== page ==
Two University of North Georgia computer science faculty members will present their research on car hacking at the Cybertech Global Tel Aviv conference at the end of January.
Bryson Payne and Tamirat Abegaz will be among the more than 17,000 professionals who are expected to gather to discuss the cyber industry. Payne is a professor of computer science and coordinator of student cybersecurity programs and Abegaz is an associate professor of computer science.
Payne will present a hands-on demonstration of an ethical hacking attack on a simulated automotive system, and Abegaz will present on the roles of artificial intelligence in cybersecurity research and practice.
"We are honored to be invited to speak at Cybertech Global Tel Aviv, and we are grateful to our partners at the Consulate General of Israel, as well as to Ben Jarrard and retired Col. Chris Mitchiner, who helped make this collaboration possible," Payne said. "Automotive cybersecurity has become a critically important field. With remote connectivity, automated driver-assist and even self-driving features available in millions of cars on the road today, securing automotive systems from cyberattacks is more crucial than ever."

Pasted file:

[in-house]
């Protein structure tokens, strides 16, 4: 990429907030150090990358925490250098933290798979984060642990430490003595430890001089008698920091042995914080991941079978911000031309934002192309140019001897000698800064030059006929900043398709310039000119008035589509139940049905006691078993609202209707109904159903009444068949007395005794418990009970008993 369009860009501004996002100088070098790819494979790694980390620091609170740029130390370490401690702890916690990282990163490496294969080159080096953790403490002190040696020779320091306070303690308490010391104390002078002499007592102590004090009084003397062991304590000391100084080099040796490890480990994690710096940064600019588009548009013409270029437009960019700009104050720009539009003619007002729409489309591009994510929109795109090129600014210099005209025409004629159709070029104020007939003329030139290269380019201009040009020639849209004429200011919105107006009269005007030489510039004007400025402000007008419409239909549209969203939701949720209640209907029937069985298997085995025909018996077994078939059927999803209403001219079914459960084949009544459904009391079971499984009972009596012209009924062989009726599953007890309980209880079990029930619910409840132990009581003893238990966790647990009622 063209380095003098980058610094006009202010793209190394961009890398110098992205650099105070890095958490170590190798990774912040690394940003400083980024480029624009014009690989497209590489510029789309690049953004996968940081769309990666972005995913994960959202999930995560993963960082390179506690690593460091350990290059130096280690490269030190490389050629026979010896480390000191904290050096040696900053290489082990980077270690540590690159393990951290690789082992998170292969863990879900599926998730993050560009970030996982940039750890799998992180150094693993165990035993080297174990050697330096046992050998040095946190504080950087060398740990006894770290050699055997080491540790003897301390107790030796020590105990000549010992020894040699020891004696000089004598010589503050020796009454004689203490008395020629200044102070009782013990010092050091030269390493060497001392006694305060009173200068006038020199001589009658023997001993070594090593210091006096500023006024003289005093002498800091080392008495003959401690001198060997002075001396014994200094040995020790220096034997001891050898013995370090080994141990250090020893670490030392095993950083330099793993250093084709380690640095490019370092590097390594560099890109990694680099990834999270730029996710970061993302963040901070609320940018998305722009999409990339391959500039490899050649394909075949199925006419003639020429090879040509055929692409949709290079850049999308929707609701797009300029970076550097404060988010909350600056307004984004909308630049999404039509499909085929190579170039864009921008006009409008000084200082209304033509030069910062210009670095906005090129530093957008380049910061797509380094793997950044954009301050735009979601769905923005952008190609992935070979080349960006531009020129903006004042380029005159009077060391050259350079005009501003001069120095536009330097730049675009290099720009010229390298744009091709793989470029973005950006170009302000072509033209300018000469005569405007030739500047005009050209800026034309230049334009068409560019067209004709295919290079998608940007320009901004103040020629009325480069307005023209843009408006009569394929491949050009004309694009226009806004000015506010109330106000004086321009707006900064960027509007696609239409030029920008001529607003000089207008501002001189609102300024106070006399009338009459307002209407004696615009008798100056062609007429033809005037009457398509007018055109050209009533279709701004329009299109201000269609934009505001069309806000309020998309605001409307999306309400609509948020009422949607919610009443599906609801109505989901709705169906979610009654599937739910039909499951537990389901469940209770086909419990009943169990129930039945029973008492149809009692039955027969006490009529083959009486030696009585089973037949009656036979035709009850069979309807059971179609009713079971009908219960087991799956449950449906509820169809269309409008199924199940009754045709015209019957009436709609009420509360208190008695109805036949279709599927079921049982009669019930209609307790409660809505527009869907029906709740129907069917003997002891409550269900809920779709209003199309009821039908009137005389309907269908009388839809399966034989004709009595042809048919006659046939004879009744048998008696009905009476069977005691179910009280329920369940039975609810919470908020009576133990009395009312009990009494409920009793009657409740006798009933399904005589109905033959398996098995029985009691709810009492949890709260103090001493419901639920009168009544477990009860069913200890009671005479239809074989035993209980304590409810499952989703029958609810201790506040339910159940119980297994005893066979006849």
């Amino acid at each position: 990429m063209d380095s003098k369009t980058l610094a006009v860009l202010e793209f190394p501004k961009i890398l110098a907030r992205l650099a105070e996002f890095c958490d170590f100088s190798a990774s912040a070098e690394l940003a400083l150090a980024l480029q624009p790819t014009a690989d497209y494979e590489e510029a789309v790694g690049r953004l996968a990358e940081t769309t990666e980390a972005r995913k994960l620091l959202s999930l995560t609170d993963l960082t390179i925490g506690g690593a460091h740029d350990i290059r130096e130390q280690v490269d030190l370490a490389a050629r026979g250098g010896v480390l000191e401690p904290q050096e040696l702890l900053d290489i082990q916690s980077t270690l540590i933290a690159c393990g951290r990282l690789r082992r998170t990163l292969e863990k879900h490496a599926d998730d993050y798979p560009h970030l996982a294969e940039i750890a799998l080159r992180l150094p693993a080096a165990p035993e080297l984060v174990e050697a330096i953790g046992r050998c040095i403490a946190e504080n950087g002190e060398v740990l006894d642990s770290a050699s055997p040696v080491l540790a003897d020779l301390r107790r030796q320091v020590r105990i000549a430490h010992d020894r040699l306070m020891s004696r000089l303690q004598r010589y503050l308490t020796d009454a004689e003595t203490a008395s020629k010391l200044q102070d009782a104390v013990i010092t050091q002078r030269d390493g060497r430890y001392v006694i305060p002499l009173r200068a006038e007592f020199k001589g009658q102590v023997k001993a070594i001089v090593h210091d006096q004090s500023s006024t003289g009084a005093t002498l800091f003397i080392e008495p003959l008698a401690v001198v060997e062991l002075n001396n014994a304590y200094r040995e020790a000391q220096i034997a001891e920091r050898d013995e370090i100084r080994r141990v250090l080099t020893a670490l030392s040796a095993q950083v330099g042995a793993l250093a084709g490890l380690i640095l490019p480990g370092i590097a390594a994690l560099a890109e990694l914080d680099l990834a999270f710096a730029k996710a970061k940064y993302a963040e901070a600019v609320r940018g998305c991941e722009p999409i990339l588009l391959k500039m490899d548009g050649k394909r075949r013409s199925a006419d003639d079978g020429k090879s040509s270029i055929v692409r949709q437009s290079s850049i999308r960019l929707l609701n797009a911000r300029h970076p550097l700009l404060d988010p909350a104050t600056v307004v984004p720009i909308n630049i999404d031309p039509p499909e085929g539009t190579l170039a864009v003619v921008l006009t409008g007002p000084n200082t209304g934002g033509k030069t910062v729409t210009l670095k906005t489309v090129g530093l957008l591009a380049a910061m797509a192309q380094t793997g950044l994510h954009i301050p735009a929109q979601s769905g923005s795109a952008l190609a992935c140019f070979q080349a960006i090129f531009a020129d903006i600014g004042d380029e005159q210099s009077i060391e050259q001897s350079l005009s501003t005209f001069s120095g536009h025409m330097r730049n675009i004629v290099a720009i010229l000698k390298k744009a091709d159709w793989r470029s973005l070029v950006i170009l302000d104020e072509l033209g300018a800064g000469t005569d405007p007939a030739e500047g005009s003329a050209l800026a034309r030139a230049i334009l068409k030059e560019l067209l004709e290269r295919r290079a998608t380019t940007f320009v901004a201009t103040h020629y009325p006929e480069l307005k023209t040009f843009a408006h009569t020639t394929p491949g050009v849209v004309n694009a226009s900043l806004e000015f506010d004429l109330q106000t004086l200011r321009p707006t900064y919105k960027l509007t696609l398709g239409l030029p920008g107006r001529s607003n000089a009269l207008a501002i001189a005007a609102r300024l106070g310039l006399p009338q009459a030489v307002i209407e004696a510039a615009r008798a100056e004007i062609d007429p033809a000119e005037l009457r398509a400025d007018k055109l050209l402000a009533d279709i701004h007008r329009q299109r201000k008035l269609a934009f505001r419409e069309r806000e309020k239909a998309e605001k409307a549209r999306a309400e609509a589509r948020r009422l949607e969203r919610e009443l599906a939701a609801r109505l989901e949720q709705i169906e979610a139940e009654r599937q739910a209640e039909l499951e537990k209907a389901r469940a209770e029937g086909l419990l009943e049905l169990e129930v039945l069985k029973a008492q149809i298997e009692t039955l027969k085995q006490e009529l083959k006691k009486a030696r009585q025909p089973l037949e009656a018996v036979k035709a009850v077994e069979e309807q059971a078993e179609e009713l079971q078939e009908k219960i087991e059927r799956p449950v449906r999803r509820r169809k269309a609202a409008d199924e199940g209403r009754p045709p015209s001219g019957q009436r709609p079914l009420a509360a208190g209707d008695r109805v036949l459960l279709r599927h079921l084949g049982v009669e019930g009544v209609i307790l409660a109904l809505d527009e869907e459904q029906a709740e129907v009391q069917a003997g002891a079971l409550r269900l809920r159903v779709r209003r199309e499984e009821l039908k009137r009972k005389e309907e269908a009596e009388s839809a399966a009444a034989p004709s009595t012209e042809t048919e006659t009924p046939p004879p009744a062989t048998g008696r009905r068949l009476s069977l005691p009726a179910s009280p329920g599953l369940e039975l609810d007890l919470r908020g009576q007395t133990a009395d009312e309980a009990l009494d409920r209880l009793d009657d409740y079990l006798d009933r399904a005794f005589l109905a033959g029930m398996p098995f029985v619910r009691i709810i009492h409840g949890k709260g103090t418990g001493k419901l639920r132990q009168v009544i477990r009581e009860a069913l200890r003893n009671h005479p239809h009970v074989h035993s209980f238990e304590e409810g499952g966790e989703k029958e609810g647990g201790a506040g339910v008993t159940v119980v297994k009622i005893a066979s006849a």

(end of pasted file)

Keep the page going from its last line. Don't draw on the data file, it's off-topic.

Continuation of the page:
Abegaz said he has brought back research ideas from previous conferences, and he expects to do the same in Tel Aviv.
"We learn at these conferences," Abegaz said. "We take innovative ideas and experiences and share them with our students."
Abegaz will be speaking on January 31, while Payne will speak on February 1.
Payne and Abegaz will take an additional day while in Israel to speak with the leadership team at Cyber 2.0. Payne serves as a member of the Board of Advisors for the firm in Tel Aviv, which is focused on securing IT systems and operational technologies.
Payne said cyber is an ever-expanding industry, and cyber workers remain in high demand. Cyber Seek reported there were over 24,000 cybersecurity job openings in Georgia alone as of Monday.